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Stress and the Pelvic Floor

Hello friends, happy (almost) Halloween! It’s that time of year when we like to have fun and get scared. We like to watch scary movies, go to (socially distanced) haunted houses, and other scary stuff.

Sometimes we like to watch a scary movie at night and have sex with our partners afterwards. While it can all be fun and games, stress and fear can cause pain or difficulty with sex. Another name for pain with sex is dyspareunia. You may also hear the term vaginismus which is tightening of the pelvic floor muscles which closes off the entrance of the vagina making penetration difficult or impossible.

However, let’s be clear that scary movies don’t cause pelvic floor problems for everyone, all the time, but it can cause symptoms and make symptoms worse in individuals who are already experiencing pelvic floor dysfunction.

Studies have shown that stress and fear can often cause the pelvic floor muscles to become tight and overactive. (Bo, 2015) When we are scared or feel defensive, we often get an involuntary contraction of our pelvic floor muscles which can cause pain or difficulty with penetration. (Bo 2015, van der Velde 2001) Tight pelvic floor muscles aren’t able to work the way they should. Imagine grasping your hand into a tight fist and holding it—it would be hard to use your hand the way it was designed to work!

Watch this short video from Jeanice to learn more about how tight or overactive pelvic floor muscles can impact all functions of your pelvic floor (peeing, pooping, and sex).

So, what can you do if you’ve been scared from that scary movie but now you want to have sex? Here are a few things to try.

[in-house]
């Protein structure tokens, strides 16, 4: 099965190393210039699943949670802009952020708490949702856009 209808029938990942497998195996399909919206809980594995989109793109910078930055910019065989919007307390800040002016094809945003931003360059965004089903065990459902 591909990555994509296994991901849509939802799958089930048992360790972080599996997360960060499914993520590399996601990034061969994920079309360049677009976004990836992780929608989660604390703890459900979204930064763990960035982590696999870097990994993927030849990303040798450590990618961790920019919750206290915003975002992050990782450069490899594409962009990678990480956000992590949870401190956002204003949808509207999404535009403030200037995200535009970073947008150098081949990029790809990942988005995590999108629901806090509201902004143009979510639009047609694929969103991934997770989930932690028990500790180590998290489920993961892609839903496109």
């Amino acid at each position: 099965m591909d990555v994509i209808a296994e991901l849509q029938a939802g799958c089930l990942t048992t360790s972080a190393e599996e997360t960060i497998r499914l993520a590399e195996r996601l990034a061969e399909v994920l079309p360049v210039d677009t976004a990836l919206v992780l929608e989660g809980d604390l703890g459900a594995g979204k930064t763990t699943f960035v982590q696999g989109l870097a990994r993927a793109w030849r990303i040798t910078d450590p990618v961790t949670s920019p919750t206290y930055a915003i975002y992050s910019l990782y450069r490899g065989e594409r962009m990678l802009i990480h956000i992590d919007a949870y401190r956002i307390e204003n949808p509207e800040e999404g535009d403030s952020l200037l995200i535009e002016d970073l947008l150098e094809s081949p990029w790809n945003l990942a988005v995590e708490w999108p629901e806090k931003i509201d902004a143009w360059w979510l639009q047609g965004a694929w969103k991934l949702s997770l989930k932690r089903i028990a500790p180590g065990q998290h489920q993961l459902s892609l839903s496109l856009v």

• Deep breathing exercises

  • Pelvic floor muscle stretches

  • Use a warm (not hot) heating pad on your pelvic floor for 15-20 minutes. This can help to increase blood flow to the area and relax the pelvic floor muscles.

  • Use lubricants to help with tissue irritation and pain. Some of our favorites are Good Clean Love, Aloe Cadabra, or even plain coconut oil! If you are using condoms, be sure to check the lubricant and condoms that you are using to make sure they are compatible.

  • Use techniques like “Grr” and “Eek” with penetration. Watch this short video to see how.

If you continue to have pain with sex (or any other pain in your pelvic floor), that may be a sign that your pelvic floor muscles are not working properly. You may benefit from treatment by a pelvic floor physical therapist. A pelvic therapist will help to relax and strengthen the pelvic floor muscles. They often use a combination of hands on therapy like myofascial release, biofeedback, exercises, dilator training, and lots of education.

Ready to have sex without pain? Here are some steps you can take now:

For healthcare providers, check out our course so that you can help your patients manage pain with sex. Consider joining our ambassador program, most of our courses are included with your membership!

You can also watch our FREE videos on YouTube

What experiences or tips do you have that can help others? We’d love to hear them. Please join the conversation in the comments section below.  

Written by Emily Reul, PT, DPT


1. Bo K, Berghmans B, Morkved S, Van Kampen M. Evidenced-based physical therapy for the pelvic floor bridging science and clinical practice. 2nd edition. 2015.

2. van der Velde J, Everaerd W. The relationship between involuntary pelvic floor muscle activity, muscle awareness and experienced threat in women with and without vaginismus. Behav Res Ther. 2001 Apr;39(4):395-408. doi: 10.1016/s0005-7967(00)00007-3.

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